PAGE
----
Lufthansa to cut more jobs, pull big jets due to gloomy travel outlook

Overall, it said that a modest rebound in air travel had petered out after the end of the summer vacation travel season

German airline Lufthansa, already bailed out by the government, says it will have to make more staff cuts and mothball more jumbo jets than originally planned because the outlook for air travel is worse than the company first predicted.

The company said Monday it would have to drop more than the already announced 22,000 full-time positions, without saying how many more. The airline will also pull its remaining eight Airbus A380 jets out of service and put them in long-term storage, along with 10 four-engine A340-600 aircraft.

Overall, it said that a modest rebound in air travel had petered out after the end of the summer vacation travel season. It expects to offer only 20-30% of its normal capacity in the last three months of the year, compared with the same period in pre-virus 2019.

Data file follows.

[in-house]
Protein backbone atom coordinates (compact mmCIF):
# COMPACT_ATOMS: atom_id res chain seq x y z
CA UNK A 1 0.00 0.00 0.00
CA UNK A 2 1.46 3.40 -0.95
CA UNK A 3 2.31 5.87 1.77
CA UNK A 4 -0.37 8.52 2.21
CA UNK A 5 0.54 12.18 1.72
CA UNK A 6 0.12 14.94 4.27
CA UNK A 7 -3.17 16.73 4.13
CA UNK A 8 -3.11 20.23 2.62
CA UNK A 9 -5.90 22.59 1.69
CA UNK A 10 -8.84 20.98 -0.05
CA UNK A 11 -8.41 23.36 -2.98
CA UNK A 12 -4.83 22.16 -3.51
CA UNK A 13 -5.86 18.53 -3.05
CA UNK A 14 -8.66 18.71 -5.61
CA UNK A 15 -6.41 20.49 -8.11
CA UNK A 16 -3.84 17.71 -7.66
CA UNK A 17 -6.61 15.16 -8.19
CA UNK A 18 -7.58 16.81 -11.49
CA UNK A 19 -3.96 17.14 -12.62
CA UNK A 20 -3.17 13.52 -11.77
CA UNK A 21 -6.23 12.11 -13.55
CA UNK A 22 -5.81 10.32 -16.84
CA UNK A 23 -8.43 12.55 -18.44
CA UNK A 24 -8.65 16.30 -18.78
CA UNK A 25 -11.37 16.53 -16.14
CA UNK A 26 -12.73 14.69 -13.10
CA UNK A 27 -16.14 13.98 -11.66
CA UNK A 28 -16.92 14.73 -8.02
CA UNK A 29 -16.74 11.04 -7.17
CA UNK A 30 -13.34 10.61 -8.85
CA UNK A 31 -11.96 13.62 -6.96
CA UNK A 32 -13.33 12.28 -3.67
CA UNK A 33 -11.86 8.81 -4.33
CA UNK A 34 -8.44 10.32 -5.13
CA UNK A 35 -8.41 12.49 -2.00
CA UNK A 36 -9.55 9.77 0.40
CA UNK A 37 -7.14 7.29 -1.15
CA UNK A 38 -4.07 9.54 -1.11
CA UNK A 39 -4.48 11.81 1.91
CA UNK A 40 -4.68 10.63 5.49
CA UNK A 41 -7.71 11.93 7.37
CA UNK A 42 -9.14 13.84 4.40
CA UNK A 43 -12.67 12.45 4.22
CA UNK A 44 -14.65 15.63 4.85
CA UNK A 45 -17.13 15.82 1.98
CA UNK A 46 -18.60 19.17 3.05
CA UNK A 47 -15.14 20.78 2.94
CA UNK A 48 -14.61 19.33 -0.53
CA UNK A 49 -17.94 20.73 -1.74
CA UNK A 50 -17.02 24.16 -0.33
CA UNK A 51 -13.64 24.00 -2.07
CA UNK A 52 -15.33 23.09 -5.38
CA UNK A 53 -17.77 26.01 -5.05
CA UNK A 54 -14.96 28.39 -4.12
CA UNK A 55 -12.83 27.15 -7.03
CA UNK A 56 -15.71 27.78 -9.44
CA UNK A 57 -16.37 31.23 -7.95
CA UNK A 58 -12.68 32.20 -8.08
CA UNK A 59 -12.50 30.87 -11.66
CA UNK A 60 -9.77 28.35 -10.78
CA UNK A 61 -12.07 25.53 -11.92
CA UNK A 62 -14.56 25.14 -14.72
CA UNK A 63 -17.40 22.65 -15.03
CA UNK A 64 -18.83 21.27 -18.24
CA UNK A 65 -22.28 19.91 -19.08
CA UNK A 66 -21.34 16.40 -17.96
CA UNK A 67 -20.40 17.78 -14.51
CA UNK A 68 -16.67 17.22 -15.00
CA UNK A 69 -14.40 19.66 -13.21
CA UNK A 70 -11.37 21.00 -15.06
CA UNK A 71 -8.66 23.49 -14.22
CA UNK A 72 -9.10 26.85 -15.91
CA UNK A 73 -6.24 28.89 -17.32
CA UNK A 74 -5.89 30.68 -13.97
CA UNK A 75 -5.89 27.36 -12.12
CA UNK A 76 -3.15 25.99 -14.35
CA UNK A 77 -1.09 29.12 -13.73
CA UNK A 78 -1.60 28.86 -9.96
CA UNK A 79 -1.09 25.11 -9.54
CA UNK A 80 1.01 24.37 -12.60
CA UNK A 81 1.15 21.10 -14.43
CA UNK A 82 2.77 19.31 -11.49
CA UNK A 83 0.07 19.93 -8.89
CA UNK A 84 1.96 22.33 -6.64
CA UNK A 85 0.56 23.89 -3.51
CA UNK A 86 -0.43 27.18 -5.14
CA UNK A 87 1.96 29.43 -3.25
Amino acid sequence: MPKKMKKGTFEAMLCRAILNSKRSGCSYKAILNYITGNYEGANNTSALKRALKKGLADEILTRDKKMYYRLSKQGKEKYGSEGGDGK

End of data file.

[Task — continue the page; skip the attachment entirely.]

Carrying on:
The final number of job reductions will be negotiated with employee representatives. It said it was hoping to reduce cash burn to 400 million euros ($470 million) a month this winter from 500 million euros a month presently.

Management is staying with its prediction that it will return to positive operating cash flow some time in 2021.

Lufthansa has secured a 9 billion euro ($10.6 billion) bailout from the German government.


(Only the headline and picture of this report may have been reworked by the Business Standard staff; the rest of the content is auto-generated from a syndicated feed.)


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